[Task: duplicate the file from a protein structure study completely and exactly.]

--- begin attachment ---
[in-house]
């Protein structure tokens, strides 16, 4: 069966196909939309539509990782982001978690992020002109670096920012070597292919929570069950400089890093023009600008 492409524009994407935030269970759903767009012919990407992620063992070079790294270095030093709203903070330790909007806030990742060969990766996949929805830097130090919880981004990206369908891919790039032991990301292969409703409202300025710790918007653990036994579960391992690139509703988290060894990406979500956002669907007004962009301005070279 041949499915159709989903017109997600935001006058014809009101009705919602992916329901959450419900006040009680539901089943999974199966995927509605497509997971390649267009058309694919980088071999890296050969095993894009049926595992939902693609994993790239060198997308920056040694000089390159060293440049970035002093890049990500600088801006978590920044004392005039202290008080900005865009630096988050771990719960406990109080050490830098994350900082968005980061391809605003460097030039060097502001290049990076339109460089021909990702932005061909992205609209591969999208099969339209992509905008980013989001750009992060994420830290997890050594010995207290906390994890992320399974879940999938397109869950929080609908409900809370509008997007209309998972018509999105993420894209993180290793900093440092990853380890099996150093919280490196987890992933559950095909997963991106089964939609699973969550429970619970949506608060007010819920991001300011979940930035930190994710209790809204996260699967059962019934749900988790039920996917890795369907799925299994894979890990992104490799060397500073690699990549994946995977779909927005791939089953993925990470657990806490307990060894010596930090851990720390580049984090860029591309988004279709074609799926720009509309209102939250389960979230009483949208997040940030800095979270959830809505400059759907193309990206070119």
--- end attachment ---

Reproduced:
[in-house]
């Protein structure tokens, strides 16, 4: 069966196909939309539509990782982001978690992020002109670096920012070597292919929570069950400089890093023009600008 492409524009994407935030269970759903767009012919990407992620063992070079790294270095030093709203903070330790909007806030990742060969990766996949929805830097130090919880981004990206369908891919790039032991990301292969409703409202300025710790918007653990036994579960391992690139509703988290060894990406979500956002669907007004962009301005070279 041949499915159709989903017109997600935001006058014809009101009705919602992916329901959450419900006040009680539901089943999974199966995927509605497509997971390649267009058309694919980088071999890296050969095993894009049926595992939902693609994993790239060198997308920056040694000089390159060293440049970035002093890049990500600088801006978590920044004392005039202290008080900005865009630096988050771990719960406990109080050490830098994350900082968005980061391809605003460097030039060097502001290049990076339109460089021909990702932005061909992205609209591969999208099969339209992509905008980013989001750009992060994420830290997890050594010995207290906390994890992320399974879940999938397109869950929080609908409900809370509008997007209309998972018509999105993420894209993180290793900093440092990853380890099996150093919280490196987890992933559950095909997963991106089964939609699973969550429970619970949506608060007010819920991001300011979940930035930190994710209790809204996260699967059962019934749900988790039920996917890795369907799925299994894979890990992104490799060397500073690699990549994946995977779909927005791939089953993925990470657990806490307990060894010596930090851990720390580049984090860029591309988004279709074609799926720009509309209102939250389960979230009483949208997040940030800095979270959830809505400059759907193309990206070119």